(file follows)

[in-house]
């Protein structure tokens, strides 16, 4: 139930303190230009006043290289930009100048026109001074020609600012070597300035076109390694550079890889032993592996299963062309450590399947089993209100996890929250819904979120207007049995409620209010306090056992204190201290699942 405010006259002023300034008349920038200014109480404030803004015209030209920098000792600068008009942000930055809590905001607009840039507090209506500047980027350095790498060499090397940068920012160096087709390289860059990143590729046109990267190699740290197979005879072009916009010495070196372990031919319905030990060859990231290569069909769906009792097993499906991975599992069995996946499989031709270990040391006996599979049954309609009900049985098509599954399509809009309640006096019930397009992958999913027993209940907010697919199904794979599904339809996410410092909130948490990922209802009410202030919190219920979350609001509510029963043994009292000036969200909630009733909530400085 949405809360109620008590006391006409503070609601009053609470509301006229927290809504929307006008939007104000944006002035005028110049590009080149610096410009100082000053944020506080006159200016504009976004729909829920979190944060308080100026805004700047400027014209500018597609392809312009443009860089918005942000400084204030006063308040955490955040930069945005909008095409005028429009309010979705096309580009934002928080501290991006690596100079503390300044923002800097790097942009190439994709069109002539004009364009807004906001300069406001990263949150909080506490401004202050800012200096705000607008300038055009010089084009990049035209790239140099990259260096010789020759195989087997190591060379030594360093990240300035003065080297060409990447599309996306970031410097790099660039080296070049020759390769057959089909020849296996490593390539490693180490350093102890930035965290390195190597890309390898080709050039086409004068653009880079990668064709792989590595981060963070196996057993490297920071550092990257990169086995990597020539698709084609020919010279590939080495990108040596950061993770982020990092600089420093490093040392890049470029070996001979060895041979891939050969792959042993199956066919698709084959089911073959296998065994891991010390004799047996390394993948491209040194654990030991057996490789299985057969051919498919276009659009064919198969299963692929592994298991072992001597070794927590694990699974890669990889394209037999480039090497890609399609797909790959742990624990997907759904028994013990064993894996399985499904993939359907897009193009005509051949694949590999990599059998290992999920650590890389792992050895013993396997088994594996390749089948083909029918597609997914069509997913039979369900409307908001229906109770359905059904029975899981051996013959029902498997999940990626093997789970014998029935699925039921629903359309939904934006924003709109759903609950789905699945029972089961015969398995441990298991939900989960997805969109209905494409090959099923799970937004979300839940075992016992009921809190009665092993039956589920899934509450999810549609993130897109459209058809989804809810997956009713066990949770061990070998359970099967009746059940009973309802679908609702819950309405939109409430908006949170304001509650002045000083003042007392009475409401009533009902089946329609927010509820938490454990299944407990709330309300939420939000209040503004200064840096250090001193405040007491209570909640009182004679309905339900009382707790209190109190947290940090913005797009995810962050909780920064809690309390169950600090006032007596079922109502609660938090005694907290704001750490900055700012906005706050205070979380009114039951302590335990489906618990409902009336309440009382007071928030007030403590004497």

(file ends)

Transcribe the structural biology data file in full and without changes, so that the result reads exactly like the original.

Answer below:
[in-house]
């Protein structure tokens, strides 16, 4: 139930303190230009006043290289930009100048026109001074020609600012070597300035076109390694550079890889032993592996299963062309450590399947089993209100996890929250819904979120207007049995409620209010306090056992204190201290699942 405010006259002023300034008349920038200014109480404030803004015209030209920098000792600068008009942000930055809590905001607009840039507090209506500047980027350095790498060499090397940068920012160096087709390289860059990143590729046109990267190699740290197979005879072009916009010495070196372990031919319905030990060859990231290569069909769906009792097993499906991975599992069995996946499989031709270990040391006996599979049954309609009900049985098509599954399509809009309640006096019930397009992958999913027993209940907010697919199904794979599904339809996410410092909130948490990922209802009410202030919190219920979350609001509510029963043994009292000036969200909630009733909530400085 949405809360109620008590006391006409503070609601009053609470509301006229927290809504929307006008939007104000944006002035005028110049590009080149610096410009100082000053944020506080006159200016504009976004729909829920979190944060308080100026805004700047400027014209500018597609392809312009443009860089918005942000400084204030006063308040955490955040930069945005909008095409005028429009309010979705096309580009934002928080501290991006690596100079503390300044923002800097790097942009190439994709069109002539004009364009807004906001300069406001990263949150909080506490401004202050800012200096705000607008300038055009010089084009990049035209790239140099990259260096010789020759195989087997190591060379030594360093990240300035003065080297060409990447599309996306970031410097790099660039080296070049020759390769057959089909020849296996490593390539490693180490350093102890930035965290390195190597890309390898080709050039086409004068653009880079990668064709792989590595981060963070196996057993490297920071550092990257990169086995990597020539698709084609020919010279590939080495990108040596950061993770982020990092600089420093490093040392890049470029070996001979060895041979891939050969792959042993199956066919698709084959089911073959296998065994891991010390004799047996390394993948491209040194654990030991057996490789299985057969051919498919276009659009064919198969299963692929592994298991072992001597070794927590694990699974890669990889394209037999480039090497890609399609797909790959742990624990997907759904028994013990064993894996399985499904993939359907897009193009005509051949694949590999990599059998290992999920650590890389792992050895013993396997088994594996390749089948083909029918597609997914069509997913039979369900409307908001229906109770359905059904029975899981051996013959029902498997999940990626093997789970014998029935699925039921629903359309939904934006924003709109759903609950789905699945029972089961015969398995441990298991939900989960997805969109209905494409090959099923799970937004979300839940075992016992009921809190009665092993039956589920899934509450999810549609993130897109459209058809989804809810997956009713066990949770061990070998359970099967009746059940009973309802679908609702819950309405939109409430908006949170304001509650002045000083003042007392009475409401009533009902089946329609927010509820938490454990299944407990709330309300939420939000209040503004200064840096250090001193405040007491209570909640009182004679309905339900009382707790209190109190947290940090913005797009995810962050909780920064809690309390169950600090006032007596079922109502609660938090005694907290704001750490900055700012906005706050205070979380009114039951302590335990489906618990409902009336309440009382007071928030007030403590004497």